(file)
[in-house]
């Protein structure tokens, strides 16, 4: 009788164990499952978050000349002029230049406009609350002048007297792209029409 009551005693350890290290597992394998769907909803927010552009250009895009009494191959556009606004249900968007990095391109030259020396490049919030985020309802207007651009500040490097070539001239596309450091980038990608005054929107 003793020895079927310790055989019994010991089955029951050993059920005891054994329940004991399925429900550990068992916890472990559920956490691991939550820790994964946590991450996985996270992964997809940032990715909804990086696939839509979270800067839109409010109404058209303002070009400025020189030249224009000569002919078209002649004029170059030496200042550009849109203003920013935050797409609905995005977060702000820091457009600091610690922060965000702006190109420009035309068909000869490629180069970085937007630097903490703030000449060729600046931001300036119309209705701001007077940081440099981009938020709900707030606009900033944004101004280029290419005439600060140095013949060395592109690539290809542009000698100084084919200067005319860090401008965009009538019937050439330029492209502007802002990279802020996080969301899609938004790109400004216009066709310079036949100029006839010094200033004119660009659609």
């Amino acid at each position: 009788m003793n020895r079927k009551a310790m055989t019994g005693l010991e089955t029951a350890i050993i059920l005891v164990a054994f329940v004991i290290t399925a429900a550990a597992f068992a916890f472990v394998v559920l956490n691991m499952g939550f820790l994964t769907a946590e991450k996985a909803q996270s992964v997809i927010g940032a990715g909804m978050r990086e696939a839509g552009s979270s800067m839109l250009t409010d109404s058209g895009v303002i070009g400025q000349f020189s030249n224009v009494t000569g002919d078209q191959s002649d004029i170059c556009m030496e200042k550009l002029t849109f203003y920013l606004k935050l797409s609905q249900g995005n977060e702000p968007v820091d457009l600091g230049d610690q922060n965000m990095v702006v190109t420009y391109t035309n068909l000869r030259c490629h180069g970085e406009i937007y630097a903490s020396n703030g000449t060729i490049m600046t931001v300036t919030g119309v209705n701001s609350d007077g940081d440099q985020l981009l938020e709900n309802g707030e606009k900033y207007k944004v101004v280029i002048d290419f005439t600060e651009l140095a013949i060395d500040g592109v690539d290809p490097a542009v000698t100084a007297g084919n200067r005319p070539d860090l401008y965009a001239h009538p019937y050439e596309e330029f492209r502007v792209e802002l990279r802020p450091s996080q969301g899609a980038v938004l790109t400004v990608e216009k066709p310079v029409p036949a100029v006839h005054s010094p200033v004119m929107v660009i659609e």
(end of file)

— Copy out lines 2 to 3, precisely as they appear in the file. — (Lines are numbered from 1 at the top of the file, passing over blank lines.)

């Protein structure tokens, strides 16, 4: 009788164990499952978050000349002029230049406009609350002048007297792209029409 009551005693350890290290597992394998769907909803927010552009250009895009009494191959556009606004249900968007990095391109030259020396490049919030985020309802207007651009500040490097070539001239596309450091980038990608005054929107 003793020895079927310790055989019994010991089955029951050993059920005891054994329940004991399925429900550990068992916890472990559920956490691991939550820790994964946590991450996985996270992964997809940032990715909804990086696939839509979270800067839109409010109404058209303002070009400025020189030249224009000569002919078209002649004029170059030496200042550009849109203003920013935050797409609905995005977060702000820091457009600091610690922060965000702006190109420009035309068909000869490629180069970085937007630097903490703030000449060729600046931001300036119309209705701001007077940081440099981009938020709900707030606009900033944004101004280029290419005439600060140095013949060395592109690539290809542009000698100084084919200067005319860090401008965009009538019937050439330029492209502007802002990279802020996080969301899609938004790109400004216009066709310079036949100029006839010094200033004119660009659609």
């Amino acid at each position: 009788m003793n020895r079927k009551a310790m055989t019994g005693l010991e089955t029951a350890i050993i059920l005891v164990a054994f329940v004991i290290t399925a429900a550990a597992f068992a916890f472990v394998v559920l956490n691991m499952g939550f820790l994964t769907a946590e991450k996985a909803q996270s992964v997809i927010g940032a990715g909804m978050r990086e696939a839509g552009s979270s800067m839109l250009t409010d109404s058209g895009v303002i070009g400025q000349f020189s030249n224009v009494t000569g002919d078209q191959s002649d004029i170059c556009m030496e200042k550009l002029t849109f203003y920013l606004k935050l797409s609905q249900g995005n977060e702000p968007v820091d457009l600091g230049d610690q922060n965000m990095v702006v190109t420009y391109t035309n068909l000869r030259c490629h180069g970085e406009i937007y630097a903490s020396n703030g000449t060729i490049m600046t931001v300036t919030g119309v209705n701001s609350d007077g940081d440099q985020l981009l938020e709900n309802g707030e606009k900033y207007k944004v101004v280029i002048d290419f005439t600060e651009l140095a013949i060395d500040g592109v690539d290809p490097a542009v000698t100084a007297g084919n200067r005319p070539d860090l401008y965009a001239h009538p019937y050439e596309e330029f492209r502007v792209e802002l990279r802020p450091s996080q969301g899609a980038v938004l790109t400004v990608e216009k066709p310079v029409p036949a100029v006839h005054s010094p200033v004119m929107v660009i659609e």